The other day, I had the opportunity to take the train! I somehow grew up with the notion that no one on the west coast takes the train, so this was to be my first experience with trains. I had thought they were practically obsolete until I arrived at the train station only to be jostled by families, college kids, business travelers, and everyone with either a book, an iPod, or both.

I boarded the train and prepared for my two hour trip by choosing a seat at a table next to a pretty blond with a book in hand. Conversation was awkward at first, far less graceful than the smooth motion of the train. (I thought trains were supposed to be rickety and loud, not smooth and quiet. I could hardly tell when we slowed to a stop and took off again.)

I took a trip down to the cafe on the first level and grabbed a coffee just as we were passing the cliffs down to the ocean. I stopped at the doors and watched the ocean fly by through the huge windows. The silver sky blended softly towards the dark, swirling ocean: beautiful in its ferocity, stunning in shades of gray.

I made my way back up the staircase to my seat across from the shy blond. After offering a banana, she began to open up. She was from Washington, originally came to California to go to school and ended up staying. We talked about how I want to move to Washington, and the beautiful scenery of both our states. She takes the train often, and since it was my first time, she talked me through the experience. We shared a few laughs and it was easy to see that whatever social barrier she usually carried, she was beginning to relax. The conversation moved fluidly for quite some time and I was happy to be sitting near her.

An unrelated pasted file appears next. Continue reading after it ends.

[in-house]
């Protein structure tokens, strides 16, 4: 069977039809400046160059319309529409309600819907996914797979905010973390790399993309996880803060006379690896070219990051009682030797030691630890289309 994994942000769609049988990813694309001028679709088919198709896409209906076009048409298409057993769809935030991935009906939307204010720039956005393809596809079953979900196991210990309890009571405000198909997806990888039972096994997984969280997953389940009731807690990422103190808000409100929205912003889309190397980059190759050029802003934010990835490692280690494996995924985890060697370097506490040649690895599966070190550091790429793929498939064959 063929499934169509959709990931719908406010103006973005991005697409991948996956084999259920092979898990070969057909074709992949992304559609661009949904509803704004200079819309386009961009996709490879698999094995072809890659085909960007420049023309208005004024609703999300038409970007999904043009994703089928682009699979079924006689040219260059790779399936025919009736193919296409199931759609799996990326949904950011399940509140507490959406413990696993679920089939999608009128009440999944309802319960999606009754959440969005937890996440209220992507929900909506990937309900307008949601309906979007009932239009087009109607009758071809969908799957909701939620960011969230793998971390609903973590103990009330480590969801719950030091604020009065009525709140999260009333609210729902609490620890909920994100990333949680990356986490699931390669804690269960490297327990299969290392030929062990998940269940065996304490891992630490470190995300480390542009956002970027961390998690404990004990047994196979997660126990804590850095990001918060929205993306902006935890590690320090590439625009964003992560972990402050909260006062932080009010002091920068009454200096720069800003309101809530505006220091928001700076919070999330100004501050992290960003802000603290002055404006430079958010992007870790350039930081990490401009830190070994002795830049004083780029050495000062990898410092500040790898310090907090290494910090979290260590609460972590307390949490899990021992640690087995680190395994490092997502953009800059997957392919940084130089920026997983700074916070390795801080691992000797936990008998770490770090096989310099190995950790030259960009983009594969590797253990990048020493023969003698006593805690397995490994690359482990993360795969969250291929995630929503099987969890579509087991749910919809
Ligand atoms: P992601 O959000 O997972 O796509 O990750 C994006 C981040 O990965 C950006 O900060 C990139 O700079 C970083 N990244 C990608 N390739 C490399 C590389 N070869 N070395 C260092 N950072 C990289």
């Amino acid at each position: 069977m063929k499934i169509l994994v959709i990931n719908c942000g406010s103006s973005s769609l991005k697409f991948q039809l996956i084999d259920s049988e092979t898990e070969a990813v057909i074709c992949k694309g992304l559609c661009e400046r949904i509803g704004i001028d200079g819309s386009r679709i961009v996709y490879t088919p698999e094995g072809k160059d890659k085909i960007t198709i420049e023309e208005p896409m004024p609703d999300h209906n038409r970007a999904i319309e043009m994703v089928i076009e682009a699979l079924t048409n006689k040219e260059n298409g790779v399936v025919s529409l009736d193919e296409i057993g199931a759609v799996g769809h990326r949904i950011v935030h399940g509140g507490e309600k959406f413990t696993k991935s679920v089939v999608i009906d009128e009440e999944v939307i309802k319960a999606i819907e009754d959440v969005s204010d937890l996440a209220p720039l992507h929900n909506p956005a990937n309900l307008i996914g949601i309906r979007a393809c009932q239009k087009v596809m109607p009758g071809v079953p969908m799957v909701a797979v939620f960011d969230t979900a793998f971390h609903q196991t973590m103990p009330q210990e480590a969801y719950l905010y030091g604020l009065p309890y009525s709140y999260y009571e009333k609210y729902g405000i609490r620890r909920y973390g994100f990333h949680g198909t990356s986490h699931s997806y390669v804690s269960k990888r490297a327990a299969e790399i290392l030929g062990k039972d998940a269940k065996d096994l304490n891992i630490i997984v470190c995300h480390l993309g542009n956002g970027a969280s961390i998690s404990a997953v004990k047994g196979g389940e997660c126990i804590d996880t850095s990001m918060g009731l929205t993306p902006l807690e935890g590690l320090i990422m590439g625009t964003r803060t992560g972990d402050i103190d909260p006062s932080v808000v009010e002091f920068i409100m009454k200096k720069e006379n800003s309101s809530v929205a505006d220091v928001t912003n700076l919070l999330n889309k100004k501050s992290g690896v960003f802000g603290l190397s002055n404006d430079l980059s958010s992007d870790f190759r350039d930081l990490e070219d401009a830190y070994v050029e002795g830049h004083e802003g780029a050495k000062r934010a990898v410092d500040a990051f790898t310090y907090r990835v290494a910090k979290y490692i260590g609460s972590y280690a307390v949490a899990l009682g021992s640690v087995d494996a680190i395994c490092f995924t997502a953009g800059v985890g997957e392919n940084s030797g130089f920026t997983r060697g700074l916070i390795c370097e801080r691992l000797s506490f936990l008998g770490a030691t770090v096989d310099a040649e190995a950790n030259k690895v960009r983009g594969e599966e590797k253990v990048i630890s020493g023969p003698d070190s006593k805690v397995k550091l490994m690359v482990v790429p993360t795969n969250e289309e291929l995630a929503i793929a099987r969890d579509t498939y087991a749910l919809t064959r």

Eventually we fell into a comfortable silence, staring at the ocean. I was reading a book as well, but noticed when she pulled out a notepad and began to compose a song from notes inside her head. She used all string instruments, cellos, violins, violas, harps, etc. It was wonderful to watch, though I hope I was subtle about it as she did seem very shy.

We both got off at the same destination, and I saw her several times afterward, strolling about the city. Each time we would laugh at each other and wave, a common bond formed over a simple train ride. It wasn't until I got home that I realized we never asked for each others' names.


I thought I had written up a draft for a new post the other day (which apparently I didn't), and instead stumbled upon a draft I had written up after the last time I saw first:girl. I saved the draft instead of publishing it because I was hurting, and I didn't want your first impressions of first:girl to be biased. I want to start from the beginning with her.

To do that, I have to talk about M2 and Patty, so that you can see the position I was in when I met first:girl. I want it all to make sense and go in chronological order. However, it's been a long time since first:girl and I stopped talking, and I still have a hard time writing about her.

It'll be posted. Eventually. I'm going to make that a goal. Talk about first:girl. Before June. In June, we enter each others' lives again, so I better be ready to deal with her by then.